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Discovering a real Jurassic Park

P1080035A ranch. Somewhere high in north-western Montana. We’re fly fishing in the baking heat, casting for trout, listening to the trickle of clear spring creeks and glimpsing sleek, fast-moving shapes in the shadows.

It should be relaxing, but I’m distracted. I discovered in a chance conversation with the rancher’s wife earlier in the morning that at least two dinosaurs are entombed in rock on their land and she promised a ride to where the university volunteers are digging – and spending the long scorching summer.

“Yeah, they’re all living up there in the rocks, right beside the rattlers,” said the woman with a  real life Jurassic Park on her land. “Someone flew over the ranch in a hang glider years ago and discovered the site and they’ve been working on it on and off ever since.”

The Jeep bounced, rattled and shuddered its way over a track more suited to cowboys on horseback than four wheel drive trucks. Finally we crawled out to climb the last few feet up the hillside and in a corner of the rocky excavation site we found an anthill of burrowing bodies working under a protective sunshade. It was, the palaeontologist told us as he gestured over the valley, a spectacular example of the Morrison Formation in the Jurassic period, the geological era when many dinosaurs died.

I’ve never really had the dinosaur bug. But this was different. A long-necked Diplodocus and a Stegosaurus  had walked and died precisely where we were standing around 150 million years ago and I was holding some of the fossilised bone that had just been excavated. The scientist described the size and age of the creature his team were uncovering; the way rivers had risen and fallen, how the ice had covered them and then retreated; how they might have died and been scavenged.

It was a huge privilege to be there, to gaze out over the valley and imagine all the other dinosaurs resting just below the surface of that dry scrub land.




17 Comments Post a comment
  1. Oh my! That sounds far more interesting than fly fishing, any day. What a wonderful experience. Thanks for sharing.

    August 10, 2015
    • Curiosity killed the cat but it also leads to all sorts of adventures! It was exciting being on a “working site” just a couple of miles from the main road but unknown to the public. Think I’ll be a palaeontologist when I grow up.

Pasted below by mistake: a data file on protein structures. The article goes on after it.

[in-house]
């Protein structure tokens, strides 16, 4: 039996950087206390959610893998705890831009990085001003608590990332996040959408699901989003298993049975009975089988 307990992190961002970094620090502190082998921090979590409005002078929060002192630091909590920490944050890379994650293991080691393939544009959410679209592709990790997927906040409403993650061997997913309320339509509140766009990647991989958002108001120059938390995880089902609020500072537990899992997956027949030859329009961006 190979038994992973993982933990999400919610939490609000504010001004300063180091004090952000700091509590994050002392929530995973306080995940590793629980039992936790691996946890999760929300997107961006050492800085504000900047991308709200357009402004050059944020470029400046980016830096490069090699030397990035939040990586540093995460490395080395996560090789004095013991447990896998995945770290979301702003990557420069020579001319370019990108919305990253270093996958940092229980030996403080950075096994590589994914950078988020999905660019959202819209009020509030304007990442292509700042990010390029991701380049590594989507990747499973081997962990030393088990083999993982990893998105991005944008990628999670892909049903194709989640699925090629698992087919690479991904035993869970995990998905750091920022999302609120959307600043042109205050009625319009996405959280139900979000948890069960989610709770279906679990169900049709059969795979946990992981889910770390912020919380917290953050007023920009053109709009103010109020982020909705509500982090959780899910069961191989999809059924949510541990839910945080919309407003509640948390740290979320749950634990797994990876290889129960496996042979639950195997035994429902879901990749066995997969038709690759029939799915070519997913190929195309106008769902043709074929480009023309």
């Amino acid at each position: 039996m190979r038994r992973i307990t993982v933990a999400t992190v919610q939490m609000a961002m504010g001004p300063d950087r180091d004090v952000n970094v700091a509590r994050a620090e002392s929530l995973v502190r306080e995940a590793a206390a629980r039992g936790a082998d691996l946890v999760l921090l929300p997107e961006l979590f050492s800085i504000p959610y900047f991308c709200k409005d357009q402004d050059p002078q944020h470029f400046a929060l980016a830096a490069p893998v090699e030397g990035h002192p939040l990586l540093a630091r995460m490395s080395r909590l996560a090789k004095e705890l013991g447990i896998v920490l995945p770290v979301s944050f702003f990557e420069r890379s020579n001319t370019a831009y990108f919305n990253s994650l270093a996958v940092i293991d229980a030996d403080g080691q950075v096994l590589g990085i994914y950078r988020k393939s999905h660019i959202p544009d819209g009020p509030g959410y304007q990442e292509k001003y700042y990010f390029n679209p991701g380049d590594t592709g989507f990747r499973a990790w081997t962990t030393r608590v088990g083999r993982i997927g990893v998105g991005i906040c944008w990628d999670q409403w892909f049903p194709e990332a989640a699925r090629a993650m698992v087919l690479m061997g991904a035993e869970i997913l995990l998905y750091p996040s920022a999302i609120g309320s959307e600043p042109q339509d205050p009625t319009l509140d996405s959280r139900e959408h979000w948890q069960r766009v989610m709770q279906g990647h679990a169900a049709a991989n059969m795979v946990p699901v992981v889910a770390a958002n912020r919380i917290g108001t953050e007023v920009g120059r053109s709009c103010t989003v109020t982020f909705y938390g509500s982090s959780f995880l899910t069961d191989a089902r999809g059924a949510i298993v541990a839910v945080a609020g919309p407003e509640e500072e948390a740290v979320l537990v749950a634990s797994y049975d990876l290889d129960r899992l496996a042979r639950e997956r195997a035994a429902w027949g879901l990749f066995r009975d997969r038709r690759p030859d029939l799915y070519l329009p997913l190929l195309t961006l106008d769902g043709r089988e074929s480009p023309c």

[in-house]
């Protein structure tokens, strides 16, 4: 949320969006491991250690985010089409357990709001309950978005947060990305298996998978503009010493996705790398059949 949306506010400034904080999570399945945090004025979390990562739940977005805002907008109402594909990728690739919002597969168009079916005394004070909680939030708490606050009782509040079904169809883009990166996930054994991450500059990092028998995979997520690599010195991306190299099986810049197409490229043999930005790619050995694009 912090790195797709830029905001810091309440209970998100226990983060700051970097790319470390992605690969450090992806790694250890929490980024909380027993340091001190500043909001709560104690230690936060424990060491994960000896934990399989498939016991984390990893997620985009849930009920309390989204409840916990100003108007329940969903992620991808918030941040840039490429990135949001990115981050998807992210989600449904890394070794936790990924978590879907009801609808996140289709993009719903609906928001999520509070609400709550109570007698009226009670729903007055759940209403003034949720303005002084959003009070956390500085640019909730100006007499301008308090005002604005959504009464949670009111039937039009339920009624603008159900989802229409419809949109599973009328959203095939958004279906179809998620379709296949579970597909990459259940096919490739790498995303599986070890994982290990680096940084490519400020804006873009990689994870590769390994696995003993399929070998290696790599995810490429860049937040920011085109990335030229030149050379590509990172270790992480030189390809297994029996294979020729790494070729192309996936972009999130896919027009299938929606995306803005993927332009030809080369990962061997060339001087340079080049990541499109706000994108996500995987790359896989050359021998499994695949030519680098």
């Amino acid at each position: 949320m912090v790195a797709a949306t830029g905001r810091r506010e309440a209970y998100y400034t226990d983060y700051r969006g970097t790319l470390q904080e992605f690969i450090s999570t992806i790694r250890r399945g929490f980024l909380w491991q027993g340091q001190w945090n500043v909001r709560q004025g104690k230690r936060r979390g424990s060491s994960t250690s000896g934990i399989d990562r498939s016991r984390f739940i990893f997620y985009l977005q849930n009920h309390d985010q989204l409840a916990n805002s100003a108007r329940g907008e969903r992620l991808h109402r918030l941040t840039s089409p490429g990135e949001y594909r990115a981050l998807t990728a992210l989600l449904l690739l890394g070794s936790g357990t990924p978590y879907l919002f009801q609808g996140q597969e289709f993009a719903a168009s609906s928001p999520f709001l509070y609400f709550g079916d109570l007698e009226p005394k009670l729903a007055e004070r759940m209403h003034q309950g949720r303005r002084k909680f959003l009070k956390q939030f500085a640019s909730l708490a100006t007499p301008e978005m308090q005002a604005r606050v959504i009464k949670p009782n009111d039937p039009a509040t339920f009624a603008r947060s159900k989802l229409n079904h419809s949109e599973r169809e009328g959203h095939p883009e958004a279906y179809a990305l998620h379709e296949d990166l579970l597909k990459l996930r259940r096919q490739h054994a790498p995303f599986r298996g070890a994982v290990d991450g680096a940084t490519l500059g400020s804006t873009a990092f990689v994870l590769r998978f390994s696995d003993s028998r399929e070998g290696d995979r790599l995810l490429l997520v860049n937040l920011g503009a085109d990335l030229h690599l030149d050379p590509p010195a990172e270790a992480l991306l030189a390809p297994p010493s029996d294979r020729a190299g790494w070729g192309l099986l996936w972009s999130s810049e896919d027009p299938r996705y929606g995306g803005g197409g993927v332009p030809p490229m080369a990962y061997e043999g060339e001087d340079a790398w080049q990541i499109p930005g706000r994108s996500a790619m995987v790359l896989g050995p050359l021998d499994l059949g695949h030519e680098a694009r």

August 10, 2015
  2. Reblogged this on The Fenn Diagrams and commented:
    What a cool opportunity!

    August 6, 2015
  3. What a neat surprise! Don’t you just love stumbling on these these unexpected adventures:) I’ve never been a dinosaur person either, but I love the hike our friends took us on in the Torrey area to see the dino fossils in the rocks. I’ve never seen whole bones still intake in the rock. Did you get to see if the pieces were real bone by seeing if they stuck to your tongue? So gross but really cool to see how the bone really sticks. Looks like a fun trip!

    August 6, 2015
    • The scientist didn’t mention I could stick the fossils in my mouth! But yes, a great adventure.

      August 6, 2015
      • If the rock is a real bone, it will stick to your tongue. It really sticks! I tried it several times. Gross but cool!!

        August 7, 2015
  4. What a wonderful experience, great memories in the making.

    August 6, 2015
    • It was fab Maggie. How are you? Rested and restored after the long walk?

      August 6, 2015
  5. What a great opportunity you had. I’d love to reblog this on my site, The Fenn Diagrams, if you okay it. Thanks.

    August 5, 2015
  6. What a fun and unique experience!

    August 5, 2015
    • A chance meeting turned into one of the highlights of the trip. It always pays to ask questions!

      August 6, 2015
  7. Pat #

    I fell in love with dinosaurs when I was a kid back in the 50’s. You just lived my dream! Thanks for sharing that.

    August 5, 2015
    • I’d be back there in a shot with a trowel or brush in hand, rattlesnakes or not!

      August 6, 2015
  8. I would LOVE to find bones and artifacts in the ground. I think I could have been an archaeologist in another life. Digging up the past, whether it involves dinosaurs, people, or the tools and homes they used, would all be fascinating work because once you find an object your imagination has to take over to fit in the rest of their history.

    August 5, 2015
    • They had to drag me away. Fly fishing just didn’t cut it after that!

      August 5, 2015

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